Top areas to stay in ParisFrom trundling streets in Montmartre where there is coffee aplenty, to settling into a hotel with a view of the Eiffel Tower and its twinkling lights, Paris is home to some of the most magical areas on the planet. It’s certain to say that you won’t be stuck for where to stay in Paris. If you’re feeling inspired, take a look at our excellent range of Paris holidays
Parisian hotels are among Europe’s most expensive for what you get. Although it is possible to find a double room in a central location for around €70, these will usually be basic, with a sink (lavabo) in the room and a shared bathroom on the landing (dans le palier). As a rule, a double room in an old-fashioned two-star will cost between €90 and €150; for something with a bit more class you could easily spend as much as €200. Some bargains do exist, however, so it pays to shop around. At the luxury end of the scale the sky’s the limit, with prices above €400 not uncommon - though online and off-season deals can chop a dramatic amount off the official rack rates.
With narrow, winding streets and dead-ends, Montmartre (‘la Butte’, or the hill, to its residents) still has something of a provincial feel. For over 200 years it has been associated with artists and bohemians. The tourist Montmartrobus spares you the walk and shows you some of the area in a single sweep, but the best way to discover Montmartre at your own pace is to start early, at the top. Take the Métro to Abbesses and the lift to the street (the stairs here seem endless) - and note the handsome Art Nouveau entrance as you leave. Rue Yvonne le Tac leads to the base station of a funicular railway. The funicular (Métro/bus tickets are valid) climbs to the terrace right in front of the Byzantine-style basilica of Sacré-Coeur standing at the highest point in Paris, it is one of the city’s principal landmarks. The Terrass Hotel is a fantastic option to stay in the area. This Montmartre hotel has one considerable advantage over its rivals, in addition to its stylish decor and chic piano bar: the open air lounge on its roof. Drinks and meals are served here in good weather, with panoramic views of the capital.
At the far end of Rue Lepic, a market street renowned for its food shops and several appealingly bohemian cafés, is Place Blanche. On the corner of Boulevard de Clichy is the iconic Moulin Rouge, still staging its nightly cabarets, although mostly to tourists. Next door is La Machine du Moulin Rouge, a huge nightclub, pumping with the sounds of house, dance music and mainstream pop. It’s certainly the best neighbourhood to stay in Paris for a good night out.
The area referred to as the Latin Quarter lies to the east of Boulevard St-Michel. This maze of ancient streets and squares has been the stamping ground of students for nearly eight centuries and it is home to the city’s most famous university, the Sorbonne. West of boulevard St-Michel is St-Germain-des-Prés, once the centre of literary Paris and existentialism, with the oldest church in Paris at its heart. Although these two areas have changed over the past few decades, with high fashion increasingly replacing heavy thinking, they still maintain their charm in tree-lined boulevards, narrow streets and beautifully manicured gardens. There are plenty of other attractions in the area, too. Think the Arab World Institute , the Jardin des Plantes and the Natural History Museum.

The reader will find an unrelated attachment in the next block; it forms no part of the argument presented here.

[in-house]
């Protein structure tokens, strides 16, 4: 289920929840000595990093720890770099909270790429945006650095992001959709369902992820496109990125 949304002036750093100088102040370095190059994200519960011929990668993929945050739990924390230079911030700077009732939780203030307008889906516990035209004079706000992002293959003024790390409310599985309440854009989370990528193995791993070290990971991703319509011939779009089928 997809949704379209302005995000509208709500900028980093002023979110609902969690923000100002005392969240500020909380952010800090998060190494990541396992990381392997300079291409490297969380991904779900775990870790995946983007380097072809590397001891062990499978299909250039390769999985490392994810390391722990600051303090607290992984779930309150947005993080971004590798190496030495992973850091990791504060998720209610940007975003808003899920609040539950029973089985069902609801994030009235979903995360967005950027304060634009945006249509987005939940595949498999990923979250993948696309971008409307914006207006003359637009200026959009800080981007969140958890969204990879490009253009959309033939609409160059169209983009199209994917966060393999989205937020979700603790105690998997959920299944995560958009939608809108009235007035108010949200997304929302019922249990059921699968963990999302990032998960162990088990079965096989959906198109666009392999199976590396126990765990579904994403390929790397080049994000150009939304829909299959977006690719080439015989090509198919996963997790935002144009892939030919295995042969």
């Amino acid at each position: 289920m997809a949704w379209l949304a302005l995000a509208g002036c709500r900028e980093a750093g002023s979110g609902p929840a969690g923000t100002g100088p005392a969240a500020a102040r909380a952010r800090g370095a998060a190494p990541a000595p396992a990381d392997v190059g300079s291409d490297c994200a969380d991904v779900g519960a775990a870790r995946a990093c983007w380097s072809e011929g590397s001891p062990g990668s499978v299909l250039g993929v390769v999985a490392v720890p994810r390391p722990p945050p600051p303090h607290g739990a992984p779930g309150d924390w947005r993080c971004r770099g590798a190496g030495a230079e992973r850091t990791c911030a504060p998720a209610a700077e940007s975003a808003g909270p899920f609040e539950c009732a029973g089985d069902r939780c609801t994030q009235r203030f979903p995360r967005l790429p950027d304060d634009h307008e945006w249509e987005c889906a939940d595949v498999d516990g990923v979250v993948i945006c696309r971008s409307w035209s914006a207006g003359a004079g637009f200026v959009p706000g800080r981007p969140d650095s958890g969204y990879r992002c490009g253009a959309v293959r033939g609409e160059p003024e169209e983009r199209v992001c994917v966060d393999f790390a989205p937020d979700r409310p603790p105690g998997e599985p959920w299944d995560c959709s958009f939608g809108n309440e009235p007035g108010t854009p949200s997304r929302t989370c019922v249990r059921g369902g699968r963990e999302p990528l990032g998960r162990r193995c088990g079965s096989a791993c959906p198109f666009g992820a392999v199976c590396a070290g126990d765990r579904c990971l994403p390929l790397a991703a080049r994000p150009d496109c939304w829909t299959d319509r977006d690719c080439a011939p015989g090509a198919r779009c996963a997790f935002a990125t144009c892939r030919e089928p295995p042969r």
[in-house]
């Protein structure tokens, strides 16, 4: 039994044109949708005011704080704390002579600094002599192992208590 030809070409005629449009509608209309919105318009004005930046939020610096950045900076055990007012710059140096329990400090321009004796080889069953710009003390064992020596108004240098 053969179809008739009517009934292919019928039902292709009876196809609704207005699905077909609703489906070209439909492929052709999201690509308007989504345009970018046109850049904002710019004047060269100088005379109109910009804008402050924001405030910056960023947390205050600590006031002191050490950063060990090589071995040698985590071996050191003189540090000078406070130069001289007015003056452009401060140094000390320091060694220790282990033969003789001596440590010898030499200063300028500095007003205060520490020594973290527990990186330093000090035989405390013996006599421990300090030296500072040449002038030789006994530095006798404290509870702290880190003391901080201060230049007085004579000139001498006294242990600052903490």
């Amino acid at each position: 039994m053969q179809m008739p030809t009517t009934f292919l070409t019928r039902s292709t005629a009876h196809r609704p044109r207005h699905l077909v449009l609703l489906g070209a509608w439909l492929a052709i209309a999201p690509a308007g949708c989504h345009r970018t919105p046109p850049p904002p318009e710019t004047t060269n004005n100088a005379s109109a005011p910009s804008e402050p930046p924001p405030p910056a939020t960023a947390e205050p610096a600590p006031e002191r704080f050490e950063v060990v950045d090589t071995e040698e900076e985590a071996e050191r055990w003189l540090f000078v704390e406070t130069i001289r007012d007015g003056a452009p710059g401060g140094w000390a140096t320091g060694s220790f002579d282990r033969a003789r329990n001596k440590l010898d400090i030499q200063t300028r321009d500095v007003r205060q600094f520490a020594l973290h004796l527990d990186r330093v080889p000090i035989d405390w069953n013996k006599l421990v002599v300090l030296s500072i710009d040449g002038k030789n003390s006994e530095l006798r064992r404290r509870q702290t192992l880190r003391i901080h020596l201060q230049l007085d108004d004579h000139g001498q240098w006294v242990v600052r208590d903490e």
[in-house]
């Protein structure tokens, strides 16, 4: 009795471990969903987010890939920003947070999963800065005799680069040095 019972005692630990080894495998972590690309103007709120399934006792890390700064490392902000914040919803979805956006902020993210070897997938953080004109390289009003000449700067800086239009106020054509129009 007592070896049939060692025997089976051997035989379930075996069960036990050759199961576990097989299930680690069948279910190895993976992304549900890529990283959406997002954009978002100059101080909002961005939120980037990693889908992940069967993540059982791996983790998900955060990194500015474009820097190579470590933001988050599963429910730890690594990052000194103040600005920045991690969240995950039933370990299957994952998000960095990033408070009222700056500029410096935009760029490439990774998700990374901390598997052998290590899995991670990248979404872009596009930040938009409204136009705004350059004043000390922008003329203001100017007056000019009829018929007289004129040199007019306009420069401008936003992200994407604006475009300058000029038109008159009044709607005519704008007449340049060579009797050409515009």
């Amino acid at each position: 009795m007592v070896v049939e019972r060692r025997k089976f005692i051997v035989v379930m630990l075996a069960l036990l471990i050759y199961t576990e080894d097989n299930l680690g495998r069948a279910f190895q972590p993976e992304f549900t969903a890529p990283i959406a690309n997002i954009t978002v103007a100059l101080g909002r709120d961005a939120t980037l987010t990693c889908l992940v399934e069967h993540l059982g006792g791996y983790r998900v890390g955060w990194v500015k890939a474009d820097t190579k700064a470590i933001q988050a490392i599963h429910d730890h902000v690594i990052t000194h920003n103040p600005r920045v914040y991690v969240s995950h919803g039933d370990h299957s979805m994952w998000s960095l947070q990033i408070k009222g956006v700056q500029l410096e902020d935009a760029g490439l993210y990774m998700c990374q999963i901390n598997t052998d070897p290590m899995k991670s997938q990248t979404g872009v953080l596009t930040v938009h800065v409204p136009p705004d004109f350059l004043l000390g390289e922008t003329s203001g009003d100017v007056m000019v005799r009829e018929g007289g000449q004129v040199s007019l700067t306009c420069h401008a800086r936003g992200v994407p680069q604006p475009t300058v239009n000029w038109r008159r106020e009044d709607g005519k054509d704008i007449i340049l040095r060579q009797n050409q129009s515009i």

When the Paris nobility moved out of the Marais in the 18th century, and Versailles dwindled, the rich and famous built new townhouses across the river from the Tuileries, in the 7th arrondissement. Not only is this chic district rich with upmarket architecture, it also has a wealth of visitor attractions, with highlights including the Musée d’Orsay, the Invalides and the Rodin Museum. After all, where better to stay in Paris than near the Eiffel Tower?
This district, to the north of the Île de la Cité and Île St-Louis, has successfully withstood the onslaught of modern construction. It provides a remarkably intact record of the development of the city, from the reign of Henri IV at the end of the 16th century to the advent of the Revolution. Built on reclaimed marshland, as its name suggests (marais means ‘swamp’), the Marais contains some of Europe’s most elegant Renaissance mansions (hôtels), many of which now serve as museums and libraries. In the 1960s, the government designated the area an historical monument, and conservation and restoration took hold. The big change in the last 30 years has been the steady influx of trendy boutiques and gay bars. There is plenty of history to soak up in the area. The national archives of the Ancien Régime are stored in an 18th-century mansion, the Hôtel de Soubise. Across a vast, horseshoe-shaped courtyard, you come across the rococo style of Louis XV’s time in the apartments of the Prince and Princess of Soubise. The Marais is home to a number of prestigious museums, including the grand Musée Carnavalet which charts the history of the city. What’s more, foodies will enjoy the best falafel in the whole city here!